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Tuesday, December 05, 2006

Sell your certainty and buy bewilderment...

(Sorry to anyone who had trouble with yesterday's .M4a file. ITunes or Quicktime ought to play it. Over at the just-put-up http://www.neilgaiman.com/works/audio/stardust they have an MP3 file of the same bit.)

Dave McKean has done 33 new Mirrormask drawings for the lettered editions of the signed and limited Mirrormask Script book. You can see all the drawings here for free (although it will cost you money to buy the book with the actual drawing it). Click on the thumbnails to see the whole thing.

And on the subject of Mr McKean, I am delighted to announce that on Thursday, January 11, 2007 7:00pm at the Walker Art Center, 1750 Hennepin Avenue, Minneapolis, Dave and I will be "in conversation". The Free Verse event "celebrates 20 years of the duo's artistic partnership--Gaiman and McKean will each offer a brief presentation of their own work, then follow it up with an on-stage conversation about the aesthetic challenges they face together and separately."

At http://raintaxi.com/readings/ we learn that "while this event is free, tickets are required. Tickets are available at the Walker box office starting one hour before the performance. This event will also be webcast live and archived at channel.walkerart.org. "

...

It's always odd when you read a piece of criticism that tells you nothing except that the person writing it doesn't know what he or she's talking about. Case in point, a recent New Yorker review of the Mary Poppins stage play (which I saw in London a few years ago, and which had a lot wrong with it, mostly in its desire to be part of P.L. Travers' world while never quite daring to step outside the Disney frame it was built in, and many things, lots of them Disney things, that were right with it). But the New Yorker criticism of it seems to be something completely outside of that. For example: After reading the P. L. Travers books or seeing the 1964 film version, starring Julie Andrews, we wonder if Mary Poppins makes the children she cares for better people by being, as she sings near the start of this show, “practically perfect,” or if she’s a Pied Piper-like fantasist who preys on her charges’ escapist wishes. Is it all about her or all about the emotionally transformative effects of love?
and, of course we don't wonder, if we've read the books, because it's obviously all about nothing of the kind. At the point where the writer complains that At no point does this Mary Poppins get her hands dirty in a sinkful of Dickensian dishwater, I found myself wondering exactly what the critic in question thinks that Edwardian nannies or governesses actually did. They weren't servants. They were of the family yet not part of it. That was sort of the point.

And of course Mary Poppins is not -- in the books -- actually "practically perfect", although that's her own opinion of herself. She's conceited, dangerous, implacable and a force of nature. She teaches the Banks children nothing as banal as moral lessons, and I don't believe that anybody is really emotionally transformed in the books, except for a handful of lucky people in the stories who are given the ability to run away from their lives or are set free from some kind of physical imprisonment (and that occurs more in the stories that Mary Poppins tells the children than in the stories themselves).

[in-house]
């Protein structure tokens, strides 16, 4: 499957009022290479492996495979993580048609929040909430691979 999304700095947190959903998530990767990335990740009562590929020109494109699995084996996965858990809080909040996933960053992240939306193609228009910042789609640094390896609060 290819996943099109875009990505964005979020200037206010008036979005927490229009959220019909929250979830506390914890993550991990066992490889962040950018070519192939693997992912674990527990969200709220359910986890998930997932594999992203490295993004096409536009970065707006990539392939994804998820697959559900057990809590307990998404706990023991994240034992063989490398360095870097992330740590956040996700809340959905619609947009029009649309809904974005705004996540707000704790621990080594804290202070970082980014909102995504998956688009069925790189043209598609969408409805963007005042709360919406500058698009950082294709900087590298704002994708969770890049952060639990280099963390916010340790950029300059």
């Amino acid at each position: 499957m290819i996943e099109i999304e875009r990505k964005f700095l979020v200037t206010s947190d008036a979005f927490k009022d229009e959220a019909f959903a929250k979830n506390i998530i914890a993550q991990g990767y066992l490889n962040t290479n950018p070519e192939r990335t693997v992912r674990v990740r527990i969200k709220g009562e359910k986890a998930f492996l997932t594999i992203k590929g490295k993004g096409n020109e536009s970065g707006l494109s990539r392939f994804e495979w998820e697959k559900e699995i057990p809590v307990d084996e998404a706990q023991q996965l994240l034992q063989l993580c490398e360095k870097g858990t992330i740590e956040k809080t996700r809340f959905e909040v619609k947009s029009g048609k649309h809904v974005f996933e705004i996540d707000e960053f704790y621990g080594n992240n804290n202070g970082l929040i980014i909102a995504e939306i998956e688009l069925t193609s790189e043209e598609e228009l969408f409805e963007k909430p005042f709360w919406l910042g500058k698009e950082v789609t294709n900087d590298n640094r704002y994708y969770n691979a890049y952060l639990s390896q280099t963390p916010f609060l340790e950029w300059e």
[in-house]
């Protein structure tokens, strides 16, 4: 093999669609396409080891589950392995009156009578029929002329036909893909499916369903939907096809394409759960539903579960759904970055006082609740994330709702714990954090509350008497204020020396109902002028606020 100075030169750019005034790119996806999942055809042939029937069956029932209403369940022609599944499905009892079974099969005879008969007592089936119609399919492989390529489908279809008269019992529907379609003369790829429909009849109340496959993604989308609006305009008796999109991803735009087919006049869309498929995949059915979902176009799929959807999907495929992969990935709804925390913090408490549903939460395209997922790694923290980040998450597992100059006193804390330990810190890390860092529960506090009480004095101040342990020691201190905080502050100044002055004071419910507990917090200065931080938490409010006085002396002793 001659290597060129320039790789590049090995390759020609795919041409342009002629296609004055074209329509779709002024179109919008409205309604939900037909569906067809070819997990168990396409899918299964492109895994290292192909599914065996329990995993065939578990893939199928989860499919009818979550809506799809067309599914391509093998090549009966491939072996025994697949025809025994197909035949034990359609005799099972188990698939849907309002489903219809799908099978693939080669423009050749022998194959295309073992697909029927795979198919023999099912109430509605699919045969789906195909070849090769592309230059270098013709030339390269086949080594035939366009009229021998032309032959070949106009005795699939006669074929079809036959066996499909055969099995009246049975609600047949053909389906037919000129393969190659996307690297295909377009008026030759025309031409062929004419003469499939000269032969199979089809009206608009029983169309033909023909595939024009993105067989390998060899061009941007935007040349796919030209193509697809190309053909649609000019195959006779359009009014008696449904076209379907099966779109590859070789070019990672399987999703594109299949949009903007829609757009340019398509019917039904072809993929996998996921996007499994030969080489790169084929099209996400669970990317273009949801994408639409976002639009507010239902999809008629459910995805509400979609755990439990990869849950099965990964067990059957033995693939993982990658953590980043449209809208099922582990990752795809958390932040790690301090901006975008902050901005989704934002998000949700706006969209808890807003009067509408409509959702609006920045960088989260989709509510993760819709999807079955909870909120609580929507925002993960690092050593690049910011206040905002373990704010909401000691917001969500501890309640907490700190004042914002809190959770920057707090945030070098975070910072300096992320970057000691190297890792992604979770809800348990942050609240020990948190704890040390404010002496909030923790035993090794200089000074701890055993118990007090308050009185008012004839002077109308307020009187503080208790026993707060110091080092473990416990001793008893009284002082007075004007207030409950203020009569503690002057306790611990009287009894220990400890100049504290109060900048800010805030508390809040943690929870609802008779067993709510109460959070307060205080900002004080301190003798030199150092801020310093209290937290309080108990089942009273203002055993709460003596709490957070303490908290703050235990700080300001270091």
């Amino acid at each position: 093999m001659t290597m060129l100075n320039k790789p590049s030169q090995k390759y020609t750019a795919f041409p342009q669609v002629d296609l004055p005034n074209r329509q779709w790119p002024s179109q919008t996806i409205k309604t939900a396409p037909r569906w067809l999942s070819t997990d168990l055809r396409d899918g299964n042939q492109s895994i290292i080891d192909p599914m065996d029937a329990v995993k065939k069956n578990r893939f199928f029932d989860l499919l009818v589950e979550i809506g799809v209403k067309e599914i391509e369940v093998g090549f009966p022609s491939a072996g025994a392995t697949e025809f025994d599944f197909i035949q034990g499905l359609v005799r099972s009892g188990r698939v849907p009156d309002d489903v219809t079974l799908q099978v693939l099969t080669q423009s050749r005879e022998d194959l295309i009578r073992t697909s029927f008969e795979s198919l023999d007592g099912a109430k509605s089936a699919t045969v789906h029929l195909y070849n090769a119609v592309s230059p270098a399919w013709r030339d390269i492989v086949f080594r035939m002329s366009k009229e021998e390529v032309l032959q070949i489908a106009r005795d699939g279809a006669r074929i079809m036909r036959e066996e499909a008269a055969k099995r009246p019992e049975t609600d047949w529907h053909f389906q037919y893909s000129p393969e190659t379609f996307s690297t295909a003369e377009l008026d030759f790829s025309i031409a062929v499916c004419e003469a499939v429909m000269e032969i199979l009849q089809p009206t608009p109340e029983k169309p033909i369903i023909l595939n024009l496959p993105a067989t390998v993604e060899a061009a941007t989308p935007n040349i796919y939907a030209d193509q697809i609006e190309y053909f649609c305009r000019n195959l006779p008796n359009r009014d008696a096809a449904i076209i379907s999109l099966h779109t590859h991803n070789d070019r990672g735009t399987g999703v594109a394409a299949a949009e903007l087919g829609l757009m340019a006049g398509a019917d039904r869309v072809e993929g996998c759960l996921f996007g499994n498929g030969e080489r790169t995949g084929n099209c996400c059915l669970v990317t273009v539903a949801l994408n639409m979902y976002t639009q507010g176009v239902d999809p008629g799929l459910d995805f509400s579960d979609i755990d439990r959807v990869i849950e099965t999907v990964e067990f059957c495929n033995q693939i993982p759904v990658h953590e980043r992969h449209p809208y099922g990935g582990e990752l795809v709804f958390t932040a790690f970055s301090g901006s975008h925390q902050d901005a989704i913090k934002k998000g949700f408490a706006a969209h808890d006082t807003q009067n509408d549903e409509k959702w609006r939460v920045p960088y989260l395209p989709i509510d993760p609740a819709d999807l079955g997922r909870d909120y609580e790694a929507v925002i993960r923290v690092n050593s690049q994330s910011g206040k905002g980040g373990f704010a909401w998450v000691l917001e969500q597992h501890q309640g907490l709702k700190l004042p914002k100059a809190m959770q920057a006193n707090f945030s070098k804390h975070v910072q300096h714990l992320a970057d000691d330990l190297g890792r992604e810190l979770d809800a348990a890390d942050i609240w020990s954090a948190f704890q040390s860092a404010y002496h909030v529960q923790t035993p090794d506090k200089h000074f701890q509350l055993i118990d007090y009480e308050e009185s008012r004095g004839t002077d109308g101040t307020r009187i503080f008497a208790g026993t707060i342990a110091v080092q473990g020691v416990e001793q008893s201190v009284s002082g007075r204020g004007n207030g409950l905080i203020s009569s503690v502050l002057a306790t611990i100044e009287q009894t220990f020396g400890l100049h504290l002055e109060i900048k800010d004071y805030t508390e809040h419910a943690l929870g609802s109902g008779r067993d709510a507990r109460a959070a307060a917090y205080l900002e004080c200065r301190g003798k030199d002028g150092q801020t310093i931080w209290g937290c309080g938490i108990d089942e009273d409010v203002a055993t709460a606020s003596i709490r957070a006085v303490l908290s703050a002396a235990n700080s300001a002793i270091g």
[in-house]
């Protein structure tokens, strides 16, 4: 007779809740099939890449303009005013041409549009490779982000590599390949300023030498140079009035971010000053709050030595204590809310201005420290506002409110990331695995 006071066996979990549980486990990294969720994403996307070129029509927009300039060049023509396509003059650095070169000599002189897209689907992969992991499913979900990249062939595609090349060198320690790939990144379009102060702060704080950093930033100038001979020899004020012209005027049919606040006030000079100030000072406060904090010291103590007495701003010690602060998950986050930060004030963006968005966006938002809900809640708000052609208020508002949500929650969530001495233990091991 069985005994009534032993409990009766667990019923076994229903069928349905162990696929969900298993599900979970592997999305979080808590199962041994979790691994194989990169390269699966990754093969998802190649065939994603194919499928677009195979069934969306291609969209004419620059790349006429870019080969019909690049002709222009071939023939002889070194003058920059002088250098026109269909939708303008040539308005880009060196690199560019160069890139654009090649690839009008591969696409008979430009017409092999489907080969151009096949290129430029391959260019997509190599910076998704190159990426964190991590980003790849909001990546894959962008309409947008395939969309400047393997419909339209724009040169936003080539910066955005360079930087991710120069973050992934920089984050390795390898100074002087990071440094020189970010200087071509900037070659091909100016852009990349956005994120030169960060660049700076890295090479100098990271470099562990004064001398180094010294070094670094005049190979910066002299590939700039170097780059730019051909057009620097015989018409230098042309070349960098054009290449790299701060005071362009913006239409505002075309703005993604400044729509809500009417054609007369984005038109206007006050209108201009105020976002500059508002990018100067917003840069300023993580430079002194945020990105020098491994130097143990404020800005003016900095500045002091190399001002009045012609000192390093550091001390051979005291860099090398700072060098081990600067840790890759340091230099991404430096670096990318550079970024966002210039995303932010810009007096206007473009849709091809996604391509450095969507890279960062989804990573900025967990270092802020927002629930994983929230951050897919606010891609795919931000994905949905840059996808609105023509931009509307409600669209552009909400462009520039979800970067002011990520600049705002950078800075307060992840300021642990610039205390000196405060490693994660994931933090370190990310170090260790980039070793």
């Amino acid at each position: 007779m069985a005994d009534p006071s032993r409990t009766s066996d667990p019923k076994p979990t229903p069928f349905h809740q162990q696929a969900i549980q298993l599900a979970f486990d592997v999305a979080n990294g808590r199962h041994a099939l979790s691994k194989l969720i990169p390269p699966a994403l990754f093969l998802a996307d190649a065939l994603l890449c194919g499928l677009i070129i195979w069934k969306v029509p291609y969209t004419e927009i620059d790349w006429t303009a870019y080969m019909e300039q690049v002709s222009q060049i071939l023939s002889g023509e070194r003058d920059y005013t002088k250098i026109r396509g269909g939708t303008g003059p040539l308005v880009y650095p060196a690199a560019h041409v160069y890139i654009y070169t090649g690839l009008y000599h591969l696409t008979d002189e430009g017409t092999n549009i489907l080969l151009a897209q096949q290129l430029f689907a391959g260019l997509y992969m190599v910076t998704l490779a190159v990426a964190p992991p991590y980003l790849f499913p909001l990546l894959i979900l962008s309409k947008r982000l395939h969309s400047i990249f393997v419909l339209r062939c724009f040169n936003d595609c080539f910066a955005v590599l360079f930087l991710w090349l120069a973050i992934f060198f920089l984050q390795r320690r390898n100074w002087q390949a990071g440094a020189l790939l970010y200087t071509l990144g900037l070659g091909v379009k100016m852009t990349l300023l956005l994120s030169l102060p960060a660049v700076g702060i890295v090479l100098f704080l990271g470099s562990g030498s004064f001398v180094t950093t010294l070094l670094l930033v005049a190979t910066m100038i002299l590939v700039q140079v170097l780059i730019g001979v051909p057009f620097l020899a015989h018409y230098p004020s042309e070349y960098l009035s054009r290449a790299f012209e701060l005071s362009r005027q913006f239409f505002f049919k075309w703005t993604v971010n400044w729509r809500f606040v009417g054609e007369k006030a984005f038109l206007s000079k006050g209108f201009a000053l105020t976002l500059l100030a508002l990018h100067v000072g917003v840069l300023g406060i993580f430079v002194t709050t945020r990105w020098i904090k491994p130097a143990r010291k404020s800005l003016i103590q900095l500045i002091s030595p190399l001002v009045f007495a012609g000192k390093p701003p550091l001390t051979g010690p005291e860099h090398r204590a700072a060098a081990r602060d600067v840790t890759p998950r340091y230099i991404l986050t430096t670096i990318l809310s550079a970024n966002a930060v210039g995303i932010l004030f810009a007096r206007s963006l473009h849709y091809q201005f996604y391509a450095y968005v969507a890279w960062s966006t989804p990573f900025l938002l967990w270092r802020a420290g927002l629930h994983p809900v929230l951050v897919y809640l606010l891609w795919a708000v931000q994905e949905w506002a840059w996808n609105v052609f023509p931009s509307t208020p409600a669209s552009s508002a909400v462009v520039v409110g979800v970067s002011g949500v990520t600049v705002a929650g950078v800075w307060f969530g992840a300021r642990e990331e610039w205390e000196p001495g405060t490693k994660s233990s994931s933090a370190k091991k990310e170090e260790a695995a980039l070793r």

(Oddly enough, there's an excellent article from last year's New Yorker about P.L. Travers and Mary Poppins and Walt Disney -- http://www.newyorker.com/fact/content/articles/051219fa_fact1-- which is much more sensible, and points out that:

The literary Mary Poppins is by no means an untroubling character. Indeed, at the end of the first chapter of the first book—in which she arrives as a shape hurled against the front door in the midst of a gale, assumes the form of a woman, bullies Mrs. Banks into hiring her, snaps at the children, and doses them with a mysterious potion after she gets them alone in the nursery—she earns only a qualified endorsement: “And although they sometimes found themselves wishing for the quieter, more ordinary days when Katie Nanna ruled the household, everybody, on the whole, was glad of Mary Poppins’s arrival.” She is, in fact, very often “angry,” “threatening,” “scornful,” and “frightening.” She calls the children cannibals, jostles them down the stairs, and makes them eat so quickly that they fear they will choke. She has a habit of saving the children from horrifying supernatural experiences, it’s true, but this would seem more of a boon if she herself hadn’t brought them on in revenge for naughtiness. Often, she seems like someone who doesn’t like children much. )

And I wound up thinking about this because I read the extremely dim New Yorker review on the same day that I got my copies of Myth, Symbol, and Meaning in Mary Poppins - The Governess as Provocateur, a wonderful and brilliant book-length study by Professor Giorgia Grilli about the nature of the Mary Poppins in the books and about magic and shamanism and what nannies and governesses were, and how precisely and deeply subversive a figure Mary Poppins is.



For some reason Blogger won't let me put a picture of the cover up here [edit to add, but blogger beta did], but you can see it over at http://www.amazon.com/Meaning-Poppins-Childrens-Literature-Culture/dp/0415977673. It's probably too expensive for individuals, but if you're interested you could order a copy from your library. (It also has an introduction by me, but do not let that put you off.)
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